The Erechtheion is an ancient Greek temple on the north side of the Acropolis of Athens which was dedicated to both Athena and Poseidon.
The temple as seen today was built between 421 and 406 BCE. It may have been built in honor of the legendary king Erechtheus, who is said to have been buried nearby. Erechtheus was mentioned in Homer's Iliad as a great king and ruler of Athens during the Archaic Period, and Erechtheus and the hero Erichthonius were often syncretized. It is believed to have been a replacement for the Peisistratid temple of Athena Polias destroyed by the Persians in 480 BC.
The Erechtheion underwent extensive repairs and reformation for the first time during the 1st century B.C., after its catastrophic burning by the Roman general Sulla. The intact Erechtheum was extensively described by the Roman geographer Pausanias, writing a century after it had been restored in the 1st century AD. The building was altered decisively during the early Byzantine period, when it was transformed into a church dedicated to the Theometor. With this alteration many architectural features of the ancient construction were lost, so that our knowledge of the interior arrangement of the building is limited. It became a palace under Frankish rule and the residence of the Turkish commander's harem in the Ottoman period.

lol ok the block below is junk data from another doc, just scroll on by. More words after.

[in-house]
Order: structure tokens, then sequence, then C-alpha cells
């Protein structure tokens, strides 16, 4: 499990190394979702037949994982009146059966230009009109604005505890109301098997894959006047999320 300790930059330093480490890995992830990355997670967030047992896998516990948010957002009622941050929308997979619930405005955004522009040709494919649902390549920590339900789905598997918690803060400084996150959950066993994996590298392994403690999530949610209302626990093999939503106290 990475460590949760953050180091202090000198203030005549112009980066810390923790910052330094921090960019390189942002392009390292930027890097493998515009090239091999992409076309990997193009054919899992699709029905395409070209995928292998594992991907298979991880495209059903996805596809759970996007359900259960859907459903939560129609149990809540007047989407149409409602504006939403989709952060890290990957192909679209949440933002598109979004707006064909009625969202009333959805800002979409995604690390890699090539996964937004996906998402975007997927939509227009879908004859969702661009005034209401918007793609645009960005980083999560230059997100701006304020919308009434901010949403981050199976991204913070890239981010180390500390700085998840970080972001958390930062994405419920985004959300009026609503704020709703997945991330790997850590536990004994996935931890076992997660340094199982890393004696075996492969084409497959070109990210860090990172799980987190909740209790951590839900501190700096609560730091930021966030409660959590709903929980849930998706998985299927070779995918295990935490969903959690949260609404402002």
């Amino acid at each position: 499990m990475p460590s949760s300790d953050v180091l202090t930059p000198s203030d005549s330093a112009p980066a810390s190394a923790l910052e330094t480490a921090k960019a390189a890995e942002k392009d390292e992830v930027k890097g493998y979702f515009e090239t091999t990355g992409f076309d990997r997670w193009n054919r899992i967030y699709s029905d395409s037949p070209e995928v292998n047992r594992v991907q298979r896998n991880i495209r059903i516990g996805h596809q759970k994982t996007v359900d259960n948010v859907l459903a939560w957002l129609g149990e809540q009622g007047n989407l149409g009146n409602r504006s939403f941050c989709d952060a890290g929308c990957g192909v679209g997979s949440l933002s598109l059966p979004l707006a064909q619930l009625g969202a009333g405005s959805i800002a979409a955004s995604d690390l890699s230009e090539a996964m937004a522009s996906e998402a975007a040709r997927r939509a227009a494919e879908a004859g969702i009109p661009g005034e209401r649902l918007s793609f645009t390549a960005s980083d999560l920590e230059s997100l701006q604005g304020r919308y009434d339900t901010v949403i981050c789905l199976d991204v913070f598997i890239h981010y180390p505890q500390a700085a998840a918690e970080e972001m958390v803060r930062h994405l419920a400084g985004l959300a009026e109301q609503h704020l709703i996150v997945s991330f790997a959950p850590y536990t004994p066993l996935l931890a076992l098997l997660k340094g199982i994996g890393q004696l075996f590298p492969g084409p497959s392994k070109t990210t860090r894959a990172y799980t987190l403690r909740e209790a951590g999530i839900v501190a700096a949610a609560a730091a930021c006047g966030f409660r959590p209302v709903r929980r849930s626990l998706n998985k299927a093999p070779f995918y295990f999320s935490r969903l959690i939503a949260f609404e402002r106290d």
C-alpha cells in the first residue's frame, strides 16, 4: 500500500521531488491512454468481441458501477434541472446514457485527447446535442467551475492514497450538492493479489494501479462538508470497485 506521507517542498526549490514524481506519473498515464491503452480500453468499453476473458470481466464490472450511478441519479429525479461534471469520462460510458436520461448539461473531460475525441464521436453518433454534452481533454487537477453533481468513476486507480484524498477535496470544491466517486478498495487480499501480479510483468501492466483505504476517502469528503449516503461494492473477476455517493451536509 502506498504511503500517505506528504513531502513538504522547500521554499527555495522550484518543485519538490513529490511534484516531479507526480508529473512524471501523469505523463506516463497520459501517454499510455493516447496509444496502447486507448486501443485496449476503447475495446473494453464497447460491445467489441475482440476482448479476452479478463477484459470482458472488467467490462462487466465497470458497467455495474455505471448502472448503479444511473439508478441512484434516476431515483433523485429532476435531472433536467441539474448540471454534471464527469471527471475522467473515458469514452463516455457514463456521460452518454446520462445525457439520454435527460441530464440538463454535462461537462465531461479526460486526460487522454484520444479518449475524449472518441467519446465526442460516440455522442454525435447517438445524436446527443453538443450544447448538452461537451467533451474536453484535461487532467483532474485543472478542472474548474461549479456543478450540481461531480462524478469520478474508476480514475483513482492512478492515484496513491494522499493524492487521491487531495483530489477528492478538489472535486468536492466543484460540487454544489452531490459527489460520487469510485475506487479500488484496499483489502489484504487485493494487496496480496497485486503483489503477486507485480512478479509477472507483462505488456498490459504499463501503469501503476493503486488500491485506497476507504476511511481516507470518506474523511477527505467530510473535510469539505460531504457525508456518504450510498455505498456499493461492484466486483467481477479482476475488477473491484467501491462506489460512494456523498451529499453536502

In 1800 one of the caryatids and the north column of the east porch together with the overlying section of the entablature were removed by Lord Elgin in order to decorate his Scottish mansion, and were later sold to the British Museum (along with the pedimental and frieze sculpture taken from the Parthenon). During the Greek War of Independence the building was bombarded by the Ottomans and severely damaged, the ceiling of the north porch was blown up and a large section of the lateral walls of the cella was dismantled. The Erechtheum went through a period of restoration from 1977 to 1988.References:
First record of Kastelholma (or Kastelholm) castle is from the year 1388 in the contract of Queen Margaret I of Denmark, where a large portion of the inheritance of Bo Jonsson Grip was given to the queen. The heyday of the castle was in the 15th and 16th centuries when it was administrated by Danish and Swedish kings and stewards of the realms. Kastelhoma was expanded and enhanced several times.
In the end of 16th century castle was owned by the previous queen Catherine Jagellon (Stenbock), an enemy of the King of Sweden Eric XIV. King Eric conquered Kastelholma in 1599 and all defending officers were taken to Turku and executed. The castle was damaged under the siege and it took 30 years to renovate it.
In 1634 Åland was joined with the County of Åbo and Björneborg and Kastelholma lost its administrative status.